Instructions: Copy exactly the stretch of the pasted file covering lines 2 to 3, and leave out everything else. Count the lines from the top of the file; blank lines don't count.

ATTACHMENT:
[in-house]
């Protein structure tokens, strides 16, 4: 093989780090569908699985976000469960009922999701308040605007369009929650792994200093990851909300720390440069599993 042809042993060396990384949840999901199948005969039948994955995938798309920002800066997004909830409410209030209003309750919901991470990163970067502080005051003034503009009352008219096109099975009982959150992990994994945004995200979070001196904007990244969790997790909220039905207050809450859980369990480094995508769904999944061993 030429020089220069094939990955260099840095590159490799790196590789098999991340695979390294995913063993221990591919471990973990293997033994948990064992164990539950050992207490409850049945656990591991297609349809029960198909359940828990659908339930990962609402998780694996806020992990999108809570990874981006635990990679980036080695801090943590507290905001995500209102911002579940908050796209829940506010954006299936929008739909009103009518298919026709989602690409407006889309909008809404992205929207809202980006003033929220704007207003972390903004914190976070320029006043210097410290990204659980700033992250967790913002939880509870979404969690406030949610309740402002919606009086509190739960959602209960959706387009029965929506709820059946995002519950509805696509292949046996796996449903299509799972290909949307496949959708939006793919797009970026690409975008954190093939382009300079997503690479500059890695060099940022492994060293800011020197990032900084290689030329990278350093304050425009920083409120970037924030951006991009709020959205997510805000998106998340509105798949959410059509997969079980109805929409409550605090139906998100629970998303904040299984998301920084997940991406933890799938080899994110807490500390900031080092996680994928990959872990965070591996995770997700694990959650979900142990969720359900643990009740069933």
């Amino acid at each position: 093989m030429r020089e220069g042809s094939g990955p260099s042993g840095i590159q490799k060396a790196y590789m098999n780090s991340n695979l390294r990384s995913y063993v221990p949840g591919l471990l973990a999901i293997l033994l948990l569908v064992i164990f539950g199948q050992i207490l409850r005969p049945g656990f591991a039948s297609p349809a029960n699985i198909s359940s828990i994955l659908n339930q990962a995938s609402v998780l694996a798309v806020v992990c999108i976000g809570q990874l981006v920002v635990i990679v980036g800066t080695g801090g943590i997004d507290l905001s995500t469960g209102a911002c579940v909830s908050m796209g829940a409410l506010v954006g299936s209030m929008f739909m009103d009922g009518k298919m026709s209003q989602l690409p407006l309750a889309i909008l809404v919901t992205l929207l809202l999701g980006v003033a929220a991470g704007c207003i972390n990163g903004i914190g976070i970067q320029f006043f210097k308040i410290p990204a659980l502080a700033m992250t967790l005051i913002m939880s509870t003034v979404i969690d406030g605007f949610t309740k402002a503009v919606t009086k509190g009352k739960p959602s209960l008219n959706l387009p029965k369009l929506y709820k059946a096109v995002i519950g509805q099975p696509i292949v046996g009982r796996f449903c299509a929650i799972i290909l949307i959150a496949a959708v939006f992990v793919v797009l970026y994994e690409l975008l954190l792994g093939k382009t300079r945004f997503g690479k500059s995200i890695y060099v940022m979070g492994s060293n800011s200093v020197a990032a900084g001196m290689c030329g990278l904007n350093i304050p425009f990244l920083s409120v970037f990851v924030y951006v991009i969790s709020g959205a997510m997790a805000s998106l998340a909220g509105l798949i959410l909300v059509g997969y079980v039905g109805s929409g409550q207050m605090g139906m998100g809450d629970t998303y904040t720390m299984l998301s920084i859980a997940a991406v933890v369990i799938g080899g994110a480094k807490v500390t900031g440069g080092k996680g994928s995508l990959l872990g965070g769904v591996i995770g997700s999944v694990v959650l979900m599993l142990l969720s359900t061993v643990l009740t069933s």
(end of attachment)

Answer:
């Protein structure tokens, strides 16, 4: 093989780090569908699985976000469960009922999701308040605007369009929650792994200093990851909300720390440069599993 042809042993060396990384949840999901199948005969039948994955995938798309920002800066997004909830409410209030209003309750919901991470990163970067502080005051003034503009009352008219096109099975009982959150992990994994945004995200979070001196904007990244969790997790909220039905207050809450859980369990480094995508769904999944061993 030429020089220069094939990955260099840095590159490799790196590789098999991340695979390294995913063993221990591919471990973990293997033994948990064992164990539950050992207490409850049945656990591991297609349809029960198909359940828990659908339930990962609402998780694996806020992990999108809570990874981006635990990679980036080695801090943590507290905001995500209102911002579940908050796209829940506010954006299936929008739909009103009518298919026709989602690409407006889309909008809404992205929207809202980006003033929220704007207003972390903004914190976070320029006043210097410290990204659980700033992250967790913002939880509870979404969690406030949610309740402002919606009086509190739960959602209960959706387009029965929506709820059946995002519950509805696509292949046996796996449903299509799972290909949307496949959708939006793919797009970026690409975008954190093939382009300079997503690479500059890695060099940022492994060293800011020197990032900084290689030329990278350093304050425009920083409120970037924030951006991009709020959205997510805000998106998340509105798949959410059509997969079980109805929409409550605090139906998100629970998303904040299984998301920084997940991406933890799938080899994110807490500390900031080092996680994928990959872990965070591996995770997700694990959650979900142990969720359900643990009740069933």
């Amino acid at each position: 093989m030429r020089e220069g042809s094939g990955p260099s042993g840095i590159q490799k060396a790196y590789m098999n780090s991340n695979l390294r990384s995913y063993v221990p949840g591919l471990l973990a999901i293997l033994l948990l569908v064992i164990f539950g199948q050992i207490l409850r005969p049945g656990f591991a039948s297609p349809a029960n699985i198909s359940s828990i994955l659908n339930q990962a995938s609402v998780l694996a798309v806020v992990c999108i976000g809570q990874l981006v920002v635990i990679v980036g800066t080695g801090g943590i997004d507290l905001s995500t469960g209102a911002c579940v909830s908050m796209g829940a409410l506010v954006g299936s209030m929008f739909m009103d009922g009518k298919m026709s209003q989602l690409p407006l309750a889309i909008l809404v919901t992205l929207l809202l999701g980006v003033a929220a991470g704007c207003i972390n990163g903004i914190g976070i970067q320029f006043f210097k308040i410290p990204a659980l502080a700033m992250t967790l005051i913002m939880s509870t003034v979404i969690d406030g605007f949610t309740k402002a503009v919606t009086k509190g009352k739960p959602s209960l008219n959706l387009p029965k369009l929506y709820k059946a096109v995002i519950g509805q099975p696509i292949v046996g009982r796996f449903c299509a929650i799972i290909l949307i959150a496949a959708v939006f992990v793919v797009l970026y994994e690409l975008l954190l792994g093939k382009t300079r945004f997503g690479k500059s995200i890695y060099v940022m979070g492994s060293n800011s200093v020197a990032a900084g001196m290689c030329g990278l904007n350093i304050p425009f990244l920083s409120v970037f990851v924030y951006v991009i969790s709020g959205a997510m997790a805000s998106l998340a909220g509105l798949i959410l909300v059509g997969y079980v039905g109805s929409g409550q207050m605090g139906m998100g809450d629970t998303y904040t720390m299984l998301s920084i859980a997940a991406v933890v369990i799938g080899g994110a480094k807490v500390t900031g440069g080092k996680g994928s995508l990959l872990g965070g769904v591996i995770g997700s999944v694990v959650l979900m599993l142990l969720s359900t061993v643990l009740t069933s």